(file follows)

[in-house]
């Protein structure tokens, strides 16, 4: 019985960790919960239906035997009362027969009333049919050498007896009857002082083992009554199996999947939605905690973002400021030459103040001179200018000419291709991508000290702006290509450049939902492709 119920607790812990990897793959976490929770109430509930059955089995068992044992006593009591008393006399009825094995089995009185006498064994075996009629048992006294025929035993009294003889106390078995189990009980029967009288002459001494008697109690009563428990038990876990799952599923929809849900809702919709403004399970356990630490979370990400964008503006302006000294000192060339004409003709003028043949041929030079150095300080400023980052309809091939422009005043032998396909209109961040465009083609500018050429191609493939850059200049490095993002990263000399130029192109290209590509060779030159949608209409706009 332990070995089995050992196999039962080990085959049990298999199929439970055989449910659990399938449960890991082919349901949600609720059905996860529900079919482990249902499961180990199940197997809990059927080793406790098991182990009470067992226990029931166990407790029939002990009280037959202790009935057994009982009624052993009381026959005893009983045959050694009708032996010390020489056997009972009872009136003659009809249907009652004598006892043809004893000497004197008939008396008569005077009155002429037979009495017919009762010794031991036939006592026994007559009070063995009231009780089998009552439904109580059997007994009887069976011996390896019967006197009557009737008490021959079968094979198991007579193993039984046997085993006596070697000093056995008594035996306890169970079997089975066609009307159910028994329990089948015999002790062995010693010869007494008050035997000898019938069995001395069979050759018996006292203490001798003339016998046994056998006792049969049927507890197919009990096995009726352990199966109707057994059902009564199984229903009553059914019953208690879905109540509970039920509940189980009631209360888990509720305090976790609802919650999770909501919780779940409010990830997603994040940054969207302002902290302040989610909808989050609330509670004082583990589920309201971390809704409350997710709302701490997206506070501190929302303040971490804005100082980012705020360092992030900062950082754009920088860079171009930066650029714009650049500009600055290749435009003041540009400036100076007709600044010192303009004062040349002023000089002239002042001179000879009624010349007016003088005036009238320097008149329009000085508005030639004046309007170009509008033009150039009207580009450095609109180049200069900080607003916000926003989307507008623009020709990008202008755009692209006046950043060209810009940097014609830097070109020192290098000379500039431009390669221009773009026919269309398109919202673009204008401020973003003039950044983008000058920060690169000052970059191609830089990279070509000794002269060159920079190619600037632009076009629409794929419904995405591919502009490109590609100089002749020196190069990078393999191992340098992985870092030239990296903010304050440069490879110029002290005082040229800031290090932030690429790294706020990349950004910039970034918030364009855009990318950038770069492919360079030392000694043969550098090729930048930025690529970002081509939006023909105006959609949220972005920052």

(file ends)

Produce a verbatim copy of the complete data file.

[in-house]
């Protein structure tokens, strides 16, 4: 019985960790919960239906035997009362027969009333049919050498007896009857002082083992009554199996999947939605905690973002400021030459103040001179200018000419291709991508000290702006290509450049939902492709 119920607790812990990897793959976490929770109430509930059955089995068992044992006593009591008393006399009825094995089995009185006498064994075996009629048992006294025929035993009294003889106390078995189990009980029967009288002459001494008697109690009563428990038990876990799952599923929809849900809702919709403004399970356990630490979370990400964008503006302006000294000192060339004409003709003028043949041929030079150095300080400023980052309809091939422009005043032998396909209109961040465009083609500018050429191609493939850059200049490095993002990263000399130029192109290209590509060779030159949608209409706009 332990070995089995050992196999039962080990085959049990298999199929439970055989449910659990399938449960890991082919349901949600609720059905996860529900079919482990249902499961180990199940197997809990059927080793406790098991182990009470067992226990029931166990407790029939002990009280037959202790009935057994009982009624052993009381026959005893009983045959050694009708032996010390020489056997009972009872009136003659009809249907009652004598006892043809004893000497004197008939008396008569005077009155002429037979009495017919009762010794031991036939006592026994007559009070063995009231009780089998009552439904109580059997007994009887069976011996390896019967006197009557009737008490021959079968094979198991007579193993039984046997085993006596070697000093056995008594035996306890169970079997089975066609009307159910028994329990089948015999002790062995010693010869007494008050035997000898019938069995001395069979050759018996006292203490001798003339016998046994056998006792049969049927507890197919009990096995009726352990199966109707057994059902009564199984229903009553059914019953208690879905109540509970039920509940189980009631209360888990509720305090976790609802919650999770909501919780779940409010990830997603994040940054969207302002902290302040989610909808989050609330509670004082583990589920309201971390809704409350997710709302701490997206506070501190929302303040971490804005100082980012705020360092992030900062950082754009920088860079171009930066650029714009650049500009600055290749435009003041540009400036100076007709600044010192303009004062040349002023000089002239002042001179000879009624010349007016003088005036009238320097008149329009000085508005030639004046309007170009509008033009150039009207580009450095609109180049200069900080607003916000926003989307507008623009020709990008202008755009692209006046950043060209810009940097014609830097070109020192290098000379500039431009390669221009773009026919269309398109919202673009204008401020973003003039950044983008000058920060690169000052970059191609830089990279070509000794002269060159920079190619600037632009076009629409794929419904995405591919502009490109590609100089002749020196190069990078393999191992340098992985870092030239990296903010304050440069490879110029002290005082040229800031290090932030690429790294706020990349950004910039970034918030364009855009990318950038770069492919360079030392000694043969550098090729930048930025690529970002081509939006023909105006959609949220972005920052």